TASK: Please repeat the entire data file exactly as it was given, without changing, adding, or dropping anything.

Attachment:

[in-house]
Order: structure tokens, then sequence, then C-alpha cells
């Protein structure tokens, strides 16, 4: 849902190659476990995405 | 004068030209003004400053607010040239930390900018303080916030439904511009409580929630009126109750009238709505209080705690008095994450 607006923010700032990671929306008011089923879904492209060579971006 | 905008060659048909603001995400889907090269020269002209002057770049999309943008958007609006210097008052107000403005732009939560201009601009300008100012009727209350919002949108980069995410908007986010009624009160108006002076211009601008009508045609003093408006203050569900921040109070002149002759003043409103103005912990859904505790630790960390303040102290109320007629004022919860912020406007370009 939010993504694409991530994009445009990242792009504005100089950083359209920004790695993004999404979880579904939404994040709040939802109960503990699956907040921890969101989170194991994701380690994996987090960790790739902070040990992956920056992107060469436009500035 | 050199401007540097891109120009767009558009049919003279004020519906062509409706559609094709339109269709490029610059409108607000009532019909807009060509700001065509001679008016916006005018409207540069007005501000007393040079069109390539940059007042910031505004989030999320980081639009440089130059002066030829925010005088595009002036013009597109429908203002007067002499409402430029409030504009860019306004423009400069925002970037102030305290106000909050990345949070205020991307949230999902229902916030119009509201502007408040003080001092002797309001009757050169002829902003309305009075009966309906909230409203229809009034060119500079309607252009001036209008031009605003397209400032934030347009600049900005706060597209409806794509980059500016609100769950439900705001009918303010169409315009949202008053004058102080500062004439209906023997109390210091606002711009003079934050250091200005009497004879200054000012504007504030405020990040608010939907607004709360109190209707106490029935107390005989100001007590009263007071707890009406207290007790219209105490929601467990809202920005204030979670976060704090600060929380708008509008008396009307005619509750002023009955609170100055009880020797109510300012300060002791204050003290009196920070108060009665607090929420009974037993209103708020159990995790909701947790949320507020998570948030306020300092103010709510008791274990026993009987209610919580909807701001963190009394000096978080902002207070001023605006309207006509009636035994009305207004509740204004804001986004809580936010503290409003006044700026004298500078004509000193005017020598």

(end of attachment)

[in-house]
Order: structure tokens, then sequence, then C-alpha cells
């Protein structure tokens, strides 16, 4: 849902190659476990995405 | 004068030209003004400053607010040239930390900018303080916030439904511009409580929630009126109750009238709505209080705690008095994450 607006923010700032990671929306008011089923879904492209060579971006 | 905008060659048909603001995400889907090269020269002209002057770049999309943008958007609006210097008052107000403005732009939560201009601009300008100012009727209350919002949108980069995410908007986010009624009160108006002076211009601008009508045609003093408006203050569900921040109070002149002759003043409103103005912990859904505790630790960390303040102290109320007629004022919860912020406007370009 939010993504694409991530994009445009990242792009504005100089950083359209920004790695993004999404979880579904939404994040709040939802109960503990699956907040921890969101989170194991994701380690994996987090960790790739902070040990992956920056992107060469436009500035 | 050199401007540097891109120009767009558009049919003279004020519906062509409706559609094709339109269709490029610059409108607000009532019909807009060509700001065509001679008016916006005018409207540069007005501000007393040079069109390539940059007042910031505004989030999320980081639009440089130059002066030829925010005088595009002036013009597109429908203002007067002499409402430029409030504009860019306004423009400069925002970037102030305290106000909050990345949070205020991307949230999902229902916030119009509201502007408040003080001092002797309001009757050169002829902003309305009075009966309906909230409203229809009034060119500079309607252009001036209008031009605003397209400032934030347009600049900005706060597209409806794509980059500016609100769950439900705001009918303010169409315009949202008053004058102080500062004439209906023997109390210091606002711009003079934050250091200005009497004879200054000012504007504030405020990040608010939907607004709360109190209707106490029935107390005989100001007590009263007071707890009406207290007790219209105490929601467990809202920005204030979670976060704090600060929380708008509008008396009307005619509750002023009955609170100055009880020797109510300012300060002791204050003290009196920070108060009665607090929420009974037993209103708020159990995790909701947790949320507020998570948030306020300092103010709510008791274990026993009987209610919580909807701001963190009394000096978080902002207070001023605006309207006509009636035994009305207004509740204004804001986004809580936010503290409003006044700026004298500078004509000193005017020598």